If you do go the solo route, reading Lund's (and other) work will be three times as important.  This is because associates and ADAs and PDs will get an intense training via their residencies/hazings that most other graduates simply do not get.  There's not a judge out there who will give a new graduate the same treatment as an experienced practitioner.  (And the same, to a large degree, between solos and biglaw attorneys.)   

This is one reason non-big-firm associates are so often dismissed within the rarified world of the bar.  If you can, take clinics in law school (and take them seriously), take appointments once admitted, work or volunteer for the PD, or some such, volunteer elsewhere (good for contacts), and more.  The experience will make a difference.

Thane.

25
General board for soon-to-be 1Ls / Re: To Prep or Not To Prep
« on: October 21, 2012, 12:35:51 AM »
As for basic class prep, just read your cases.  I always did briefs, but they where very short by my third year, maybe a few sentences, mostly bullet points.  Don't be afraid to interact in class.  The most important thing is that you must condense the universe of information down regularly.  I never took copious notes in class.  My goal was to continually reduce my briefs and notes into an outline on a weekly basis, so by exam week, all I had to do is focus on practice exams and memorizing an attack outline.  Less is more.


A few thoughts, in reverse order:

1.  Outlines are crucial, and should follow a constant condensation of secondary sources, cases, and class interactions (in that order).

2.  Outlines *must* be personal.  You cannot prepare for a law exam in first year by using someone else's outline.  (Second and third year, yes, because the task is different then.)

3.  Do not take copious notes in class.  They're a waste of time and a distraction. 

4.  You should already know what the professor will say, before it is said. 

5.  Don't be afraid to interact in class, but don't get anxious (or too anxious) about it.  Classroom performance does not matter.

6.  Briefs are mostly a waste of time, how they're usually done.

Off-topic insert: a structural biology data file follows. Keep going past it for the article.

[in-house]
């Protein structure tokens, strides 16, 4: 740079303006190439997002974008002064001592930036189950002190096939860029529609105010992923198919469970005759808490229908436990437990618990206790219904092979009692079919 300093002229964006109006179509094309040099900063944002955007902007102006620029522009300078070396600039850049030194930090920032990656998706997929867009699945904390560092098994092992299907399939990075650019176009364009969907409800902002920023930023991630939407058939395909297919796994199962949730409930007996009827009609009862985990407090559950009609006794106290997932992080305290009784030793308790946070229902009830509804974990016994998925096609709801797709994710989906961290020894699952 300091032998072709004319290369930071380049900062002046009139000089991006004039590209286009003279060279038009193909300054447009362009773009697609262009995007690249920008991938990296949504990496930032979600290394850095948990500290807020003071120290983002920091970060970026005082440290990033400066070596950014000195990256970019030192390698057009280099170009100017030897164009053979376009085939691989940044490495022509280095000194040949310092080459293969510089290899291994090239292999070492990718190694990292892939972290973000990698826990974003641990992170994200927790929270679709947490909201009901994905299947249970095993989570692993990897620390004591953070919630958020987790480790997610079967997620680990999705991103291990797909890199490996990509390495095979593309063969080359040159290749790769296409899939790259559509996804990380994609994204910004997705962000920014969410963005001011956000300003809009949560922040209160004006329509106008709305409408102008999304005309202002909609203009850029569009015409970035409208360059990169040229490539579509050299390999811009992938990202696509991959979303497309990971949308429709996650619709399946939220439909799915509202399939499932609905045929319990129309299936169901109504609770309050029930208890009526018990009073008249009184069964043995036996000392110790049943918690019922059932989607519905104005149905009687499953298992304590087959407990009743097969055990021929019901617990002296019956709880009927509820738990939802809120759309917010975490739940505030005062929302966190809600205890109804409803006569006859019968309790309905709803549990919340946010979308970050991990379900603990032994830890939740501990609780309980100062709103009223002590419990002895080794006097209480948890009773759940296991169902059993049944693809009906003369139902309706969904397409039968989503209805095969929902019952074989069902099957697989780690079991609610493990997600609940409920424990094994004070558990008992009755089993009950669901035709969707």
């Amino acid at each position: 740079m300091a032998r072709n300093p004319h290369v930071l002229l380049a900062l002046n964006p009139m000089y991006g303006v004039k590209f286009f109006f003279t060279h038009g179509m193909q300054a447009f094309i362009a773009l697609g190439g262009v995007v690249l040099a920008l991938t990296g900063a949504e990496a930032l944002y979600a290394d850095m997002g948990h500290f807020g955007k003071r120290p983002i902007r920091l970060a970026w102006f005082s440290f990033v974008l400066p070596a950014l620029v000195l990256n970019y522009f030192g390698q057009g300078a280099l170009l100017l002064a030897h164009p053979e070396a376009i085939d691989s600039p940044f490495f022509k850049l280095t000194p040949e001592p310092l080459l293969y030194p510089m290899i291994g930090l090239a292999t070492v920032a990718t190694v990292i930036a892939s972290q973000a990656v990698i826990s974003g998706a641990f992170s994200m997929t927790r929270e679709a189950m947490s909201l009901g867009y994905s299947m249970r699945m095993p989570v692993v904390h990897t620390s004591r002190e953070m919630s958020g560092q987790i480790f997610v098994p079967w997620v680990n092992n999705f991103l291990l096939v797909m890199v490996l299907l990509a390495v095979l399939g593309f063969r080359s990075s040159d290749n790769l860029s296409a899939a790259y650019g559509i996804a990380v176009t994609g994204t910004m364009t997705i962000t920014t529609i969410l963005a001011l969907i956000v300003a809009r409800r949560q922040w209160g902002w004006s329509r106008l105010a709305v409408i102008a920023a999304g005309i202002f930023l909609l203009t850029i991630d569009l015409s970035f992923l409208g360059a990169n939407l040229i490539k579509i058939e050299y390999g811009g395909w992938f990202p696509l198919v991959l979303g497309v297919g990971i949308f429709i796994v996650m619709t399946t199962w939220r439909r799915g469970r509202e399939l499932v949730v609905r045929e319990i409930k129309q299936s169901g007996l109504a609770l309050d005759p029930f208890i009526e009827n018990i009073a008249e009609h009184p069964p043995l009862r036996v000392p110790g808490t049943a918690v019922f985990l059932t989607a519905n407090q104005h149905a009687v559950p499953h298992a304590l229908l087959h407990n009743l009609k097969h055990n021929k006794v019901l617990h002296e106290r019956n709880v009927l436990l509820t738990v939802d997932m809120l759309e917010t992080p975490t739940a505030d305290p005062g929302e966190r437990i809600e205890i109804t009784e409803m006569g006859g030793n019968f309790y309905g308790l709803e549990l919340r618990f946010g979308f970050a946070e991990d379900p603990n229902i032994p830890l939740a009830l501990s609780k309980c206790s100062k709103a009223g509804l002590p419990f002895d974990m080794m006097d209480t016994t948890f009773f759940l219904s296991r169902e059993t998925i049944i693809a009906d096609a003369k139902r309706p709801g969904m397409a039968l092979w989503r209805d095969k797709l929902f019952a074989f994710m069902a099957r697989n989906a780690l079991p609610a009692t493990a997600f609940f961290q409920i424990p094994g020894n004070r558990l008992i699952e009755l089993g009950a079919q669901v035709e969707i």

Thane.


26
General Board / Re: What's the point?
« on: October 17, 2012, 03:43:31 AM »
What's the point of all this law stuff?  I mean, is it really about becoming a servant of the court or is it more about getting better at reading and writing for other things?  For example, I use the skills I have developed by going to law school for other things, like gaming.  By going to law school I have improved my reading and writing abilities, and I have improved my critical thinking and logical reasoning abilities.  And that comes in handy on www.gsn.com.


Yes, a legal education will help in these ways, but so too will training in mathematics.  One question not always asked is whether one actually wants to do what law school is the prerequisite for: law practice.  I strongly suggest the work of Morten Lund in this area.  He's written three books on the realities of law practice.  They're short, and a (very) real-world look at what law school leads to.  I know everyone nags about reading this or that, but Lund's books really are important to see.  If you read those and still agree, you're in much better position to carry on.  If not, it's a cheap lesson.

Thane.

27
General board for soon-to-be 1Ls / Re: Best tips?
« on: October 04, 2012, 05:57:30 AM »
Hello!

I'm Sophie, I'm a law student in Assas (Paris), and I didn't do very well this year.. a lot of pressure, and couldn't keep up health wise... Anyways, I'm waiting for my 2nd semester results, and in case I have to repeat my 1st year, i wanted to know if you had any good advice to start fresh?

Thanks :)


Sophie -

The best advice for day-to-day tips is in Derrick Hibbard's Law School Fast Track.  He was raising a young family (three children, I believe) *and* attending law school, and so he had no choice but to be organized.  His book focuses on building good habits, and is excellent.  (He adopted this for college students in College Fast Track, so for those not yet in law school you can get double duty with the college version.) 

Hope this helps,

Thane.

28